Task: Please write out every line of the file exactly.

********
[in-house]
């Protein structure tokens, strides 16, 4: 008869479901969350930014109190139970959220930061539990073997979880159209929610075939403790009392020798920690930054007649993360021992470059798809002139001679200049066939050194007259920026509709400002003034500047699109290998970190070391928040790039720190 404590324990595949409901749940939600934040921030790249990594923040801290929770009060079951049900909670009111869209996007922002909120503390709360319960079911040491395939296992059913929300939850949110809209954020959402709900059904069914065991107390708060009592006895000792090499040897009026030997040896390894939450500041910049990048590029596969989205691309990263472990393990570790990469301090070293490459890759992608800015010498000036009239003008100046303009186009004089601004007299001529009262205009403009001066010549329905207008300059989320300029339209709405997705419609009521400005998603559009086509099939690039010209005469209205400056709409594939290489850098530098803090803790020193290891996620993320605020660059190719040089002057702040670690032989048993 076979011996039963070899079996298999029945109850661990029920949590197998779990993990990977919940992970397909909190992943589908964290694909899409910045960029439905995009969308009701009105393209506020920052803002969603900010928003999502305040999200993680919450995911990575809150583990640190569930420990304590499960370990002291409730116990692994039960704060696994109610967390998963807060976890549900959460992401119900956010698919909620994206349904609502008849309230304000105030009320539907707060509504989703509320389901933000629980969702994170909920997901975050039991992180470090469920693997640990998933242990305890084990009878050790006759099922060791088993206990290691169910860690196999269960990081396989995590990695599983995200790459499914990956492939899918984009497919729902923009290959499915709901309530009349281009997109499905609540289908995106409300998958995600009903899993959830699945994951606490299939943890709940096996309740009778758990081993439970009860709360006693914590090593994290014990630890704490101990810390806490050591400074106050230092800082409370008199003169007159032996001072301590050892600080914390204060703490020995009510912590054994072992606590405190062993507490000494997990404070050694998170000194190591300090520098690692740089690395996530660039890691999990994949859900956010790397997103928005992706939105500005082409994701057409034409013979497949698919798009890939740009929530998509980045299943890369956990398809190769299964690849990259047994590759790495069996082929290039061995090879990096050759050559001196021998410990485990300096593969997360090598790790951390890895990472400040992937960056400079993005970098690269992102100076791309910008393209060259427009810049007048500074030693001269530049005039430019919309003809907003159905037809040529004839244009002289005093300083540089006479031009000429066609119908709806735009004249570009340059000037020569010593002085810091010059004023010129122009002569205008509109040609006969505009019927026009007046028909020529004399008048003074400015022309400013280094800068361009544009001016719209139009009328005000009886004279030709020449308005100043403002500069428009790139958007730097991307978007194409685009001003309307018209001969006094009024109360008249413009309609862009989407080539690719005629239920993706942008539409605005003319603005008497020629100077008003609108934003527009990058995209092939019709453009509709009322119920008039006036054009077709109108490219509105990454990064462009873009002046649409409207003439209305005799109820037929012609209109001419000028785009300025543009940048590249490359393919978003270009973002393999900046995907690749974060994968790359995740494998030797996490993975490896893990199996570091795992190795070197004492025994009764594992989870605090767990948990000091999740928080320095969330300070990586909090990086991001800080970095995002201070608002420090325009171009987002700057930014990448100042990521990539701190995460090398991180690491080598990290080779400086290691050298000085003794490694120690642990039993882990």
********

[in-house]
């Protein structure tokens, strides 16, 4: 008869479901969350930014109190139970959220930061539990073997979880159209929610075939403790009392020798920690930054007649993360021992470059798809002139001679200049066939050194007259920026509709400002003034500047699109290998970190070391928040790039720190 404590324990595949409901749940939600934040921030790249990594923040801290929770009060079951049900909670009111869209996007922002909120503390709360319960079911040491395939296992059913929300939850949110809209954020959402709900059904069914065991107390708060009592006895000792090499040897009026030997040896390894939450500041910049990048590029596969989205691309990263472990393990570790990469301090070293490459890759992608800015010498000036009239003008100046303009186009004089601004007299001529009262205009403009001066010549329905207008300059989320300029339209709405997705419609009521400005998603559009086509099939690039010209005469209205400056709409594939290489850098530098803090803790020193290891996620993320605020660059190719040089002057702040670690032989048993 076979011996039963070899079996298999029945109850661990029920949590197998779990993990990977919940992970397909909190992943589908964290694909899409910045960029439905995009969308009701009105393209506020920052803002969603900010928003999502305040999200993680919450995911990575809150583990640190569930420990304590499960370990002291409730116990692994039960704060696994109610967390998963807060976890549900959460992401119900956010698919909620994206349904609502008849309230304000105030009320539907707060509504989703509320389901933000629980969702994170909920997901975050039991992180470090469920693997640990998933242990305890084990009878050790006759099922060791088993206990290691169910860690196999269960990081396989995590990695599983995200790459499914990956492939899918984009497919729902923009290959499915709901309530009349281009997109499905609540289908995106409300998958995600009903899993959830699945994951606490299939943890709940096996309740009778758990081993439970009860709360006693914590090593994290014990630890704490101990810390806490050591400074106050230092800082409370008199003169007159032996001072301590050892600080914390204060703490020995009510912590054994072992606590405190062993507490000494997990404070050694998170000194190591300090520098690692740089690395996530660039890691999990994949859900956010790397997103928005992706939105500005082409994701057409034409013979497949698919798009890939740009929530998509980045299943890369956990398809190769299964690849990259047994590759790495069996082929290039061995090879990096050759050559001196021998410990485990300096593969997360090598790790951390890895990472400040992937960056400079993005970098690269992102100076791309910008393209060259427009810049007048500074030693001269530049005039430019919309003809907003159905037809040529004839244009002289005093300083540089006479031009000429066609119908709806735009004249570009340059000037020569010593002085810091010059004023010129122009002569205008509109040609006969505009019927026009007046028909020529004399008048003074400015022309400013280094800068361009544009001016719209139009009328005000009886004279030709020449308005100043403002500069428009790139958007730097991307978007194409685009001003309307018209001969006094009024109360008249413009309609862009989407080539690719005629239920993706942008539409605005003319603005008497020629100077008003609108934003527009990058995209092939019709453009509709009322119920008039006036054009077709109108490219509105990454990064462009873009002046649409409207003439209305005799109820037929012609209109001419000028785009300025543009940048590249490359393919978003270009973002393999900046995907690749974060994968790359995740494998030797996490993975490896893990199996570091795992190795070197004492025994009764594992989870605090767990948990000091999740928080320095969330300070990586909090990086991001800080970095995002201070608002420090325009171009987002700057930014990448100042990521990539701190995460090398991180690491080598990290080779400086290691050298000085003794490694120690642990039993882990």